Cystic fibrosis is a life-threatening disorder that causes severe lung damage and nutritional deficiencies.
An inherited condition, cystic fibrosis affects the cells that produce mucus, sweat and digestive juices. Normally, these secretions are thin and slippery, but in cystic fibrosis, a defective gene causes the secretions to become thick and sticky. Instead of acting as a lubricant, the secretions plug up tubes, ducts and passageways, especially in the pancreas and lungs.
Cystic fibrosis happens most often in white people of northern European ancestry, occurring in about 1 out of 3,000 live births. In the past, most people with cystic fibrosis died in their teens. Improved screening and treatments now allow many people with cystic fibrosis to live into their 50s or even longer.
In cystic fibrosis, the lungs fill with thick mucus — a perfect breeding ground for bacteria and viruses. Most people with cystic fibrosis have almost constant infections in their lungs and ...
Cystic fibrosis signs and symptoms can vary from child to child, depending on the severity of the disease. Even in the same child, symptoms may worsen or improve as time passes. In some children, symptoms begin during infancy. Other people may not begin experiencing symptoms until adolescence or adulthood.
One of the first signs of cystic fibrosis is an excessively salty taste to the skin. People with cystic fibrosis tend to have higher than normal amounts of salt in their sweat. Parents often can taste the salt when they kiss their child.
Most of the other signs and symptoms of cystic fibrosis affect the respiratory system or the digestive system.
Respiratory signs and symptoms
Digestive signs and symptoms
When to see a doctor
Seek immediate medical care if your child has difficulty breathing.
In cystic fibrosis, a defective gene alters a protein that regulates the normal movement of salt (sodium chloride) in and out of cells. This results in thick, sticky secretions in the respiratory and digestive tracts, as well as in the reproductive system. It also causes increased salt in sweat.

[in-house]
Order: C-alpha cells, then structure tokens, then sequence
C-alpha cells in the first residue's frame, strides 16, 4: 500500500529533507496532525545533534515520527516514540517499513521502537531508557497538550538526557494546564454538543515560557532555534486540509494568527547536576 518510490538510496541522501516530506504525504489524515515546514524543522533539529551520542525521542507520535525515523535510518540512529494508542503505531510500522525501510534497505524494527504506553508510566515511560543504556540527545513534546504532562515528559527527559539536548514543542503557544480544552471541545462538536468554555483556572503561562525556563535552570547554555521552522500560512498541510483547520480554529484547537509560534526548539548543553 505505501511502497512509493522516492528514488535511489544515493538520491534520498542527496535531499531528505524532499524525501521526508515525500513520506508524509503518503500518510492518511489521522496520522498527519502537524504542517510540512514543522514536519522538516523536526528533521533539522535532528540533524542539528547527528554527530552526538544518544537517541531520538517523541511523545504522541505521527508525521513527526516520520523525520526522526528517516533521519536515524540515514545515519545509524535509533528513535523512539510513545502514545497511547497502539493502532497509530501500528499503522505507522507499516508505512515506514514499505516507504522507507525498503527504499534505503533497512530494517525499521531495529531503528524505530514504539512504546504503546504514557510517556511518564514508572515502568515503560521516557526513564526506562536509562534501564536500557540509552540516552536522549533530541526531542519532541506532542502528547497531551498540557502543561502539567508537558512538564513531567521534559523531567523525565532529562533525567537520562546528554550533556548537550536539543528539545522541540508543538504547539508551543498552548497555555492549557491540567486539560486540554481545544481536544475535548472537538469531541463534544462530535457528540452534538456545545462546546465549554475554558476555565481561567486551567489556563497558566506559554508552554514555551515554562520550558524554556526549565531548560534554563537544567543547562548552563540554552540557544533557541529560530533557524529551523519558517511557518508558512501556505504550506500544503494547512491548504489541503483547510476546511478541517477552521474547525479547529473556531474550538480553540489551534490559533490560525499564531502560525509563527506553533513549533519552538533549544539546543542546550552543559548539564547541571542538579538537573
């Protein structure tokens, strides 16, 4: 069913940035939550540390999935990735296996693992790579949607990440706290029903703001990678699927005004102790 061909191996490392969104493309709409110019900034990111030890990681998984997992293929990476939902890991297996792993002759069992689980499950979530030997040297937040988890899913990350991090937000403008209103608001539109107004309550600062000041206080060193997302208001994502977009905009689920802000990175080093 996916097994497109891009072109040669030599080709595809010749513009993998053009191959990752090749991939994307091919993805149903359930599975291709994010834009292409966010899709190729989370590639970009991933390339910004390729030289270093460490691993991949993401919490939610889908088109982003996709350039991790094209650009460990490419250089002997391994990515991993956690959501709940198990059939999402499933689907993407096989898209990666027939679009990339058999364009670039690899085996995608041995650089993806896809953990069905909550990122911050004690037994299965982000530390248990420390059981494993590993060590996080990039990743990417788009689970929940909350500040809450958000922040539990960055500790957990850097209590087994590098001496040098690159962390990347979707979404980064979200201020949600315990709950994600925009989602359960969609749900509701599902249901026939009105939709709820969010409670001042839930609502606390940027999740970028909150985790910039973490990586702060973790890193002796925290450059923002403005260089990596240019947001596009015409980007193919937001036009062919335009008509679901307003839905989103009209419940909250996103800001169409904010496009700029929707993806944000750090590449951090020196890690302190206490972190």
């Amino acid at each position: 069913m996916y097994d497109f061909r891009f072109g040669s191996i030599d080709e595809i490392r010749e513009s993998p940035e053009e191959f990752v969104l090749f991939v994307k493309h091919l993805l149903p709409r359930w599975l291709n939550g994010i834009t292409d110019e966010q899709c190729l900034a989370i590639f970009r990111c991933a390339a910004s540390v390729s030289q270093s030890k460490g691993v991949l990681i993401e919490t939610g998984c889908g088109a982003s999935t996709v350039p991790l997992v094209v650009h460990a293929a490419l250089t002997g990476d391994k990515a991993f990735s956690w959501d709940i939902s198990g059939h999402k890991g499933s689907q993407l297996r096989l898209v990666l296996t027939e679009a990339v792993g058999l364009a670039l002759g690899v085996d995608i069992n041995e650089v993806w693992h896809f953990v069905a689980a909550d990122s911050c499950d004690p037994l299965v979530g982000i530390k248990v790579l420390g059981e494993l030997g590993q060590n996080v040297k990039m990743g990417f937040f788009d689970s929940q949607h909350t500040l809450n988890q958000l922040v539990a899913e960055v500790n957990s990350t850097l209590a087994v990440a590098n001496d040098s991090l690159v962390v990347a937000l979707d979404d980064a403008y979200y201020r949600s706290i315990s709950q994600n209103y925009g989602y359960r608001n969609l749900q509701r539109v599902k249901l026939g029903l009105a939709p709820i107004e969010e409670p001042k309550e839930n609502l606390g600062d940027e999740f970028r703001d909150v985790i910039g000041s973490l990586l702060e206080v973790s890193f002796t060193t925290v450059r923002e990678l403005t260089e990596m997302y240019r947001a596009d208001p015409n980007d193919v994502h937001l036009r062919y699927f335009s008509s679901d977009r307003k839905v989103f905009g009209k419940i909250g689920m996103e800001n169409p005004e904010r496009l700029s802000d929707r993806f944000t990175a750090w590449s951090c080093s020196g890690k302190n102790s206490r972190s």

The affected gene, which is inherited from a child's parents, is a recessive gene. With recessive genes, children need to inherit two copies of the gene, one from each parent, in order to have the disease. If children inherit only one copy, they won't develop cystic fibrosis, but will be carriers and possibly pass the gene to their own children.
Many different types of complications can occur with cystic fibrosis. The most common complications affect the respiratory, digestive and reproductive systems.
Respiratory system complications
Digestive system complications
Reproductive system complications
Although women with cystic fibrosis may be less fertile than other women, it's possible for them to conceive and to have successful pregnancies. Still, pregnancy can worsen the signs and symptoms of cystic fibrosis, so be sure to discuss the possible risks with your doctor.
Collapsed and normal lung
In a collapsed lung, air from the lung leaks into the chest cavity. A collapsed lung is a serious condition that can be life-threatening. The example shown is a complete left pneumothorax. Sometimes ...
Preparing for your appointment
While you may initially bring your concerns to the attention of your family doctor, he or she may refer you to a doctor who specializes in the treatment of cystic fibrosis.
What you can do
What to expect from your doctor
Tests and diagnosis
Lung function tests
Treatments and drugs
There is no cure for cystic fibrosis, but treatments can ease symptoms and reduce complications.
There also are mechanical devices that help loosen lung mucus. They include:
Surgical and other procedures
Lifestyle and home remedies
There are many things you can do at home to reduce the chances for developing cystic fibrosis complications.
Oral enzymes and better nutrition
Drink lots of fluids
Keep immunizations up to date
Encourage hand washing
Coping and support
If you or someone you love has cystic fibrosis, you may experience strong emotions such as anger or fear. These issues are especially common in teens. Talking openly about how you feel can help. It may also help to talk with others who are dealing with the same issues.
That might mean joining a support group for parents of children with cystic fibrosis. Older children with the disorder may want to join a cystic fibrosis group to meet and talk with others who have the disease. Psychologists are often an important part of the care team as the child approaches the teen years.
If you or your partner has close relatives who have cystic fibrosis, you both might want to undergo genetic testing before having children of your own. The test, which is performed in a lab on a sample of blood or saliva, can help determine your risk of having a child with cystic fibrosis.
If you're already pregnant and the test shows that your baby may be at risk of cystic fibrosis, your doctor can conduct additional tests on your developing child. The results of these tests can help you decide if you want to continue the pregnancy.
Genetic testing isn't for everyone. Before you decide to be tested, you should talk to a genetic counselor about the psychological impact the test results might carry.
Last Updated: 2010-03-02
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